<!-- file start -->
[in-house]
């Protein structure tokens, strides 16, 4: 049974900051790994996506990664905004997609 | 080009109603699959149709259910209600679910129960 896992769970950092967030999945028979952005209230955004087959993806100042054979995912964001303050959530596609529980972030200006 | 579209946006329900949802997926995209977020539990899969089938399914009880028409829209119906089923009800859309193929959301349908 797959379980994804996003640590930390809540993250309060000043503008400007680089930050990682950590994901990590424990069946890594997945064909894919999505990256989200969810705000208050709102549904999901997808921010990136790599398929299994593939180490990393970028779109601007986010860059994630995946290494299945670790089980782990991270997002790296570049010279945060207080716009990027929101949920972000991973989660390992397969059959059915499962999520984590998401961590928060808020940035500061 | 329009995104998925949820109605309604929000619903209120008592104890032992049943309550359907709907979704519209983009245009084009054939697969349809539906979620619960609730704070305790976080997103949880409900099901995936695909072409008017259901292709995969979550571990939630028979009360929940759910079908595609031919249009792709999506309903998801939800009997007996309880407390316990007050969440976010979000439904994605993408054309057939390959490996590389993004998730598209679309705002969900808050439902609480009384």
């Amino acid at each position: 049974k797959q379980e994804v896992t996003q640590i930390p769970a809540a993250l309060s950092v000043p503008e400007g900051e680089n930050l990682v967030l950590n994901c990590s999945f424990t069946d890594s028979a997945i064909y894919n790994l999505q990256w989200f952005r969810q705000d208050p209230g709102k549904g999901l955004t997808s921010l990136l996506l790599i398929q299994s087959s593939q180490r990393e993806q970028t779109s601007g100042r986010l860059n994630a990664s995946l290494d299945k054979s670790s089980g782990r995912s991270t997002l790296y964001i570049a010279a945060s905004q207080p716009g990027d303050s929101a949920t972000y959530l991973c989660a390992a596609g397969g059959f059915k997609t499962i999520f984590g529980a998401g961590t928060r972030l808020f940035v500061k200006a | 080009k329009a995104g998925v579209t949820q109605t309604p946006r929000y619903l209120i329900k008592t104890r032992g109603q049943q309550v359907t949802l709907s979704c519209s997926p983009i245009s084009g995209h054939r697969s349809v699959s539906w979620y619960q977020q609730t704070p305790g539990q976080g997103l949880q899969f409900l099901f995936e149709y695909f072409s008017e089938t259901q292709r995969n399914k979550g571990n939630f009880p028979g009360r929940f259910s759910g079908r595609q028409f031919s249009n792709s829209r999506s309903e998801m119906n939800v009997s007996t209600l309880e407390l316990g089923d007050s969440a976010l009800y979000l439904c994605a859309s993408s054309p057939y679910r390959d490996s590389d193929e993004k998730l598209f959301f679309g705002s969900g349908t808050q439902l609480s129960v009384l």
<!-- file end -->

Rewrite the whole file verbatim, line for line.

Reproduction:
[in-house]
């Protein structure tokens, strides 16, 4: 049974900051790994996506990664905004997609 | 080009109603699959149709259910209600679910129960 896992769970950092967030999945028979952005209230955004087959993806100042054979995912964001303050959530596609529980972030200006 | 579209946006329900949802997926995209977020539990899969089938399914009880028409829209119906089923009800859309193929959301349908 797959379980994804996003640590930390809540993250309060000043503008400007680089930050990682950590994901990590424990069946890594997945064909894919999505990256989200969810705000208050709102549904999901997808921010990136790599398929299994593939180490990393970028779109601007986010860059994630995946290494299945670790089980782990991270997002790296570049010279945060207080716009990027929101949920972000991973989660390992397969059959059915499962999520984590998401961590928060808020940035500061 | 329009995104998925949820109605309604929000619903209120008592104890032992049943309550359907709907979704519209983009245009084009054939697969349809539906979620619960609730704070305790976080997103949880409900099901995936695909072409008017259901292709995969979550571990939630028979009360929940759910079908595609031919249009792709999506309903998801939800009997007996309880407390316990007050969440976010979000439904994605993408054309057939390959490996590389993004998730598209679309705002969900808050439902609480009384």
């Amino acid at each position: 049974k797959q379980e994804v896992t996003q640590i930390p769970a809540a993250l309060s950092v000043p503008e400007g900051e680089n930050l990682v967030l950590n994901c990590s999945f424990t069946d890594s028979a997945i064909y894919n790994l999505q990256w989200f952005r969810q705000d208050p209230g709102k549904g999901l955004t997808s921010l990136l996506l790599i398929q299994s087959s593939q180490r990393e993806q970028t779109s601007g100042r986010l860059n994630a990664s995946l290494d299945k054979s670790s089980g782990r995912s991270t997002l790296y964001i570049a010279a945060s905004q207080p716009g990027d303050s929101a949920t972000y959530l991973c989660a390992a596609g397969g059959f059915k997609t499962i999520f984590g529980a998401g961590t928060r972030l808020f940035v500061k200006a | 080009k329009a995104g998925v579209t949820q109605t309604p946006r929000y619903l209120i329900k008592t104890r032992g109603q049943q309550v359907t949802l709907s979704c519209s997926p983009i245009s084009g995209h054939r697969s349809v699959s539906w979620y619960q977020q609730t704070p305790g539990q976080g997103l949880q899969f409900l099901f995936e149709y695909f072409s008017e089938t259901q292709r995969n399914k979550g571990n939630f009880p028979g009360r929940f259910s759910g079908r595609q028409f031919s249009n792709s829209r999506s309903e998801m119906n939800v009997s007996t209600l309880e407390l316990g089923d007050s969440a976010l009800y979000l439904c994605a859309s993408s054309p057939y679910r390959d490996s590389d193929e993004k998730l598209f959301f679309g705002s969900g349908t808050q439902l609480s129960v009384l």